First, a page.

Can I justify it ?

21 minutes ago, AVO said:

4. Where would it fit in my collection?

What ?

21 minutes ago, AVO said:

5. Is it good value for money?

Never, don't kid yourself.

21 minutes ago, AVO said:

6. Will it be THE ONE?

Never thought of that.

21 minutes ago, AVO said:

7. I like it

Yes, why would I want it otherwise ?

And;

8. What's the maintenance costs ?

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1 hour ago, AVO said:


1.....

. Do I like it?  - key question

2. Do I need it?  If I have something similar then it's a no.

3. Can I afford it?  The answer within reason is yes, I am quite happy to save until I can buy one.

4. Where would it fit in my collection? I do try to balance my collection...see 2.

5. Is it good value for money? If it is going to sink like a stone or it is extremely unsaleable 99% chance I won't buy it.   There are so many watches that when bought second-hand are going to retain or increase in value there's no reason to buy one that won't.   If profit was the be all and end all I would only buy Rolex and Patek but equally if I know a watch is a pig to sell I'd have to like it an awful lot to buy it.

6. Will it be THE ONE? I already have the one so it won't be.   

7. It's all a question of priorities... I think I am going to take a hiatus from watch buying because there's other things I want to concentrate on but who knows what I might see and fall in love with.

Edited by Daveyboyz
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I have plenty of watches for which this is not true, but recently I have been asking, does the minute hand hit the minutes track, and does the hour hand hit the hour markers?  I like that.  Hang on .... Phew!  just been to check up on my next dream acquisition.

It's still on!

Anyway, this is the maximum gap I can tolerate between minute hand and minute track, the hour hand is good for the hour indices too:

90350386_208530783551500_165573510406602752_o.jpg?_nc_cat=101&_nc_sid=dbeb18&_nc_ohc=v9ekKy06jREAX9yYMH9&_nc_ht=scontent.flhr4-1.fna&oh=9b8c6014f3d6317590faa57d39f7d4c7&oe=5F80DAD2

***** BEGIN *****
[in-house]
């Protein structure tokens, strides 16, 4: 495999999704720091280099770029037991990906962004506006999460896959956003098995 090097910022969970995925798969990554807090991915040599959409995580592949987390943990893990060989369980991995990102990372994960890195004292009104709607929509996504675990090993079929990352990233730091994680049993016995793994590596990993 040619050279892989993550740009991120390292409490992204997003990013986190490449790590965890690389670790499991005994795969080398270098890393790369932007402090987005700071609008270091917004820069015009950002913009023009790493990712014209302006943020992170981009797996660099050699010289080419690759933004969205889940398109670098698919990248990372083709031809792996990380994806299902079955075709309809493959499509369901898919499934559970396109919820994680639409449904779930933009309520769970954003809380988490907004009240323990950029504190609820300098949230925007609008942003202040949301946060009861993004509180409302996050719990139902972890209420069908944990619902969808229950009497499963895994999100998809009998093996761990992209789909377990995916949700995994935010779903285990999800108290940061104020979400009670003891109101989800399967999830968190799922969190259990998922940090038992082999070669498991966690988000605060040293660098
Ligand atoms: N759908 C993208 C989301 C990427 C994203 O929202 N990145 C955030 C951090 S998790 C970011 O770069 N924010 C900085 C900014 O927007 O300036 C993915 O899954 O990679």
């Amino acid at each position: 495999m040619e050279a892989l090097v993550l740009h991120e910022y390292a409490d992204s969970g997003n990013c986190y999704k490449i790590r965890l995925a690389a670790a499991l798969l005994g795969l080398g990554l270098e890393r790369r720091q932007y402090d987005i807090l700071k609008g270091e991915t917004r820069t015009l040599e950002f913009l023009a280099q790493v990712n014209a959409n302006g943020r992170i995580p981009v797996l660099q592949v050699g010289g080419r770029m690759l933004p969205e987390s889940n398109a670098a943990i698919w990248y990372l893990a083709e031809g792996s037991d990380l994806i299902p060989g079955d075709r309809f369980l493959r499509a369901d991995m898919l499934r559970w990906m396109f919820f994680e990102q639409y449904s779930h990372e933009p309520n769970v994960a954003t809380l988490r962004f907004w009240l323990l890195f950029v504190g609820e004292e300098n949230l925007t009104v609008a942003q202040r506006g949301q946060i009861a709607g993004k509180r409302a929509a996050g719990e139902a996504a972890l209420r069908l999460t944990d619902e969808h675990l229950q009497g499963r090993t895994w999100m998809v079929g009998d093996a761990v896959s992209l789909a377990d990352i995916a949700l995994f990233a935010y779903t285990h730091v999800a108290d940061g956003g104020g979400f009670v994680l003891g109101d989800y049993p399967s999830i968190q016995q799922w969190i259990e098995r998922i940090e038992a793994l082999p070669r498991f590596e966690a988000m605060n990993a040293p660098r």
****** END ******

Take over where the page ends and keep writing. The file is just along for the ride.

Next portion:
Just getting away with it - a little guilloche ring to fill the gap, graduated appropriately (ie every 3 degrees = 120 'pips'):

IMG_20200812_093653604(1).thumb.jpg.4fe25e2fb7becde8eb71bd7aa9303df3.jpg

However, this next one is terrible! Hands ridiculously short, by at least 1mm, probably 1.2mm:

96360585_238873730517205_8275368163583983616_o.jpg?_nc_cat=102&_nc_sid=cdbe9c&_nc_ohc=i45Q-cTjvEcAX-ZWXJh&_nc_ht=scontent.flhr4-2.fna&oh=d8bc15e396ad3ad5be40e21d9a196dcd&oe=5F82FE58

:bash:

 

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1 hour ago, WRENCH said:

8. What's the maintenance costs ?

 

I agree. A watch manufacturer's reputation for after-purchase customer care and reasonable servicing costs should be considerations for any watch purchase over a few hundred pounds.

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23 minutes ago, Shoughie0 said:

 

I agree. A watch manufacturer's reputation for after-purchase customer care and reasonable servicing costs should be considerations for any watch purchase over a few hundred pounds.

Unless you are nearly 60 and wear your watches in rotation.  If I make 80 and wear my watches equally that's only 6 months per watch.  It better not need a service after 6 months! 

I need to start selling watches ...